An artist transforms a tree trunk into a “playful sculpture”
A Mississippi chainsaw artist has transformed a tree trunk on Museum Drive into a playful sculpture of an owl and a bear, each sitting on a stack of books, next to a rocket ready to take off.
“It’s something beautiful and unique created by a fellow Mississippi who belongs to the Craftsmen Guild of Mississippi,” said Susan Garrard, president and CEO of the Mississippi Children’s Museum. “I had a lot of positive responses.”
The sculpture stands south of the entrance to the Children’s Museum, which is located in LeFleur’s Bluff State Park along with the Mississippi Museum of Natural Science.
Tim Temple, vice president of Hemphill Construction Co., saw the tree trunk while checking out the Museum Drive improvement project run by Hemphill. He suggested the trunk be made into a sculpture, just like many damaged or dead trees on the Mississippi Gulf Coast after Hurricane Katrina, said Marcy Scoggins, spokeswoman for the Department of Finance and Administration. Mississippi.
The design is inspired by the natural world and the yearning of Mississippi children to reach for the stars, seek knowledge and wisdom, and enjoy adventure, Garrard said.
Using a chainsaw and then smaller tools to produce the finer details, Dayton Scoggins, a member of the Craftsmen’s Guild of Mississippi, spent about a week carving the trunk.
Dayton Scoggins operates the family business Artistry in Wood with his wife, Michelle, and is known nationwide for his chainsaw carving skills.
He built scaffolding around the trunk and began working on top, Garrard said, letting the size of the trunk and its condition dictate the finished product.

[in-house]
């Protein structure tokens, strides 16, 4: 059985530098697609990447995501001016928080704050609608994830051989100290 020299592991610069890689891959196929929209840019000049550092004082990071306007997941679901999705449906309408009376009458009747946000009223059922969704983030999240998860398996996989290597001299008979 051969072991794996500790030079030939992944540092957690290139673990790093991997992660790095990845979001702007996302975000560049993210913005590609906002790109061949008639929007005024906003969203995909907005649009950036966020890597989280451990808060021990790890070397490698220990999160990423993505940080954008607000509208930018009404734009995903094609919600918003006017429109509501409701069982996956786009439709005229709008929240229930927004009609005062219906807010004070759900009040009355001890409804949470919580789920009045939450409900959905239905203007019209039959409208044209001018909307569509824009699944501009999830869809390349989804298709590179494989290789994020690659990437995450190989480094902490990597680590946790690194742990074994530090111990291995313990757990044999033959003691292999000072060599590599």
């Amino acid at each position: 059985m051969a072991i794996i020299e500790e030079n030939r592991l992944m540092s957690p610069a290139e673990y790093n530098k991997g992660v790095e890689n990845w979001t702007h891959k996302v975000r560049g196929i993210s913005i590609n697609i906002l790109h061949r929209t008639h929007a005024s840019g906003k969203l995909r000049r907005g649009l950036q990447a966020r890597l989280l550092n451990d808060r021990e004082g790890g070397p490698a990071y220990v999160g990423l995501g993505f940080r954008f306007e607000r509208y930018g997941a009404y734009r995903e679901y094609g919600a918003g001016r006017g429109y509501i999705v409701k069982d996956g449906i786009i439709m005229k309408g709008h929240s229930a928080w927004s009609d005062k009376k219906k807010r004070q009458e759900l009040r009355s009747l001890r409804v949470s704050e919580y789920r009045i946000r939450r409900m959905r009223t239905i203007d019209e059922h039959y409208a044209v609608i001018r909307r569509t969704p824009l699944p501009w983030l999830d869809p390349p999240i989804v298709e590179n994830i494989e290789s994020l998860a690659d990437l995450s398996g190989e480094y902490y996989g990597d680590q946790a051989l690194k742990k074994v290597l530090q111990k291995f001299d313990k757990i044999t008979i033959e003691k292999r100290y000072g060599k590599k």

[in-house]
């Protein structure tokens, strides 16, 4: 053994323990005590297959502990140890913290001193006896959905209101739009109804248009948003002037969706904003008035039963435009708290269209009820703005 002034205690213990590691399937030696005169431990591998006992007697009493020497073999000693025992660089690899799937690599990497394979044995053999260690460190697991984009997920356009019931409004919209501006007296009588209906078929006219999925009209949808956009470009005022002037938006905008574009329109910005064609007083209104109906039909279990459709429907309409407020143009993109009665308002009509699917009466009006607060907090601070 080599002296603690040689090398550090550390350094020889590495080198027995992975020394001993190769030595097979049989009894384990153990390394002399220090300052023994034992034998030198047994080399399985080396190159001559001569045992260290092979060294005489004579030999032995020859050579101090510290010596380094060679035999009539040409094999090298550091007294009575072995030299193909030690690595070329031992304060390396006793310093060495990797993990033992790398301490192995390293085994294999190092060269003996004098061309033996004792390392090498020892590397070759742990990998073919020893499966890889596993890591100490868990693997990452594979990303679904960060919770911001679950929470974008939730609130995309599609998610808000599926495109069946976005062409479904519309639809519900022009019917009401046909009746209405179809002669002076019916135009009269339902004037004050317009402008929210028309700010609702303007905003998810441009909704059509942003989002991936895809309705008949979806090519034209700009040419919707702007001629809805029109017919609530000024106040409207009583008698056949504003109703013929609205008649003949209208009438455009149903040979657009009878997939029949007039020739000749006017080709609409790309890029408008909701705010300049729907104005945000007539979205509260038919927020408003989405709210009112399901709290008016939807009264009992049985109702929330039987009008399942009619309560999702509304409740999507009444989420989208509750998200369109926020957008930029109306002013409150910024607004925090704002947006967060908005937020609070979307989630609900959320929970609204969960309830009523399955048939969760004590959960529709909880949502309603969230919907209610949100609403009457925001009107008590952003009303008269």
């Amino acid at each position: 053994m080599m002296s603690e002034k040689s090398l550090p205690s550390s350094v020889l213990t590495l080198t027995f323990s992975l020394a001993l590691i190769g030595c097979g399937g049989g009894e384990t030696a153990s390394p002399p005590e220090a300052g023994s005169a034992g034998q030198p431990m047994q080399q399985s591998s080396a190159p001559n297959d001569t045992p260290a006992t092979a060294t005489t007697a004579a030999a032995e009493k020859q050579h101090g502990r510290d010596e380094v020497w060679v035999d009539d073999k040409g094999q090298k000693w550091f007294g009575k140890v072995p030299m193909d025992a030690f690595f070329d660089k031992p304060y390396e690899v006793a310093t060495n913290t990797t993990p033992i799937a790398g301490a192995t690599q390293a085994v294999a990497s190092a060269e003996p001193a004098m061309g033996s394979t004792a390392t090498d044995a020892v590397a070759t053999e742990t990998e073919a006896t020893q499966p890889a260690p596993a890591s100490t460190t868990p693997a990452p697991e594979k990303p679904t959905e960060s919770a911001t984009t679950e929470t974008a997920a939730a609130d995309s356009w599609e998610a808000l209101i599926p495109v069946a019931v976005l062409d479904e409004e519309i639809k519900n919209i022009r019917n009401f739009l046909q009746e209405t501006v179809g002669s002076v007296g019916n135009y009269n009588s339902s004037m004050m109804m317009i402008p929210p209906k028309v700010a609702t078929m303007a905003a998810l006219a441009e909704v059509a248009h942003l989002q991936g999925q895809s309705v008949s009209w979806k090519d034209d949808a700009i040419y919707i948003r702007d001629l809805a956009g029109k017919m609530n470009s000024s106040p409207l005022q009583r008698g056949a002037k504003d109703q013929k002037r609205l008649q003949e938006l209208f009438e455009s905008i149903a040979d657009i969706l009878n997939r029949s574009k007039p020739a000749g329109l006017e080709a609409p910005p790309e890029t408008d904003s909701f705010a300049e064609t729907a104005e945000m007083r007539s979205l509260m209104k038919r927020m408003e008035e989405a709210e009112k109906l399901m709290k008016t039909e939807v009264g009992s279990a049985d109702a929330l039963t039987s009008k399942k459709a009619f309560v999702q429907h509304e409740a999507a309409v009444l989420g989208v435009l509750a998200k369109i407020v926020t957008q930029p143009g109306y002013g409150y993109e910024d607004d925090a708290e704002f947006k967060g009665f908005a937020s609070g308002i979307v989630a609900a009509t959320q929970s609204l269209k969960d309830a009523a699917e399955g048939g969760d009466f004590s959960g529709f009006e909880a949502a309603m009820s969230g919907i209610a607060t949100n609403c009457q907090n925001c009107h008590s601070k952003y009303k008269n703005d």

Lori Nesbitt, senior graphic designer at the Children’s Museum, provided sketches at the request of Dayton Scoggins. “It was a collaborative effort,” Garrard said.
The finished sculpture has the potential to be seen by approximately 500,000 visitors per year.
Before the global COVID-19 pandemic hit, approximately 500,000 people visited the LeFleur Museum District, which includes the Children’s Museum, the Museum of Natural Science, the Mississippi Sports Hall of Fame and the Museum of Agriculture and Forestry of Mississippi.
Reconstruction of part of Museum Boulevard, which faces the Children’s Museum and the Mississippi Museum of Natural Science, is expected to be completed by mid-January, Marcy Scoggins said.
“They have additional paving and tracing work to complete,” she said.
Hemphill Construction is the general contractor for the project, which extends from the intersection with Riverside Drive to the end of the four-lane boulevard section. It includes the laying of a conduit for Entergy and the installation of a new water main, as well as the resurfacing of the road.
The $1.9 million project is funded by the Capitol Complex Improvement District. The sculpture represented an expense of $7,500 covered by the project.
Entergy plans to install additional new lighting along Museum Boulevard after the first of the year as part of an Entergy project.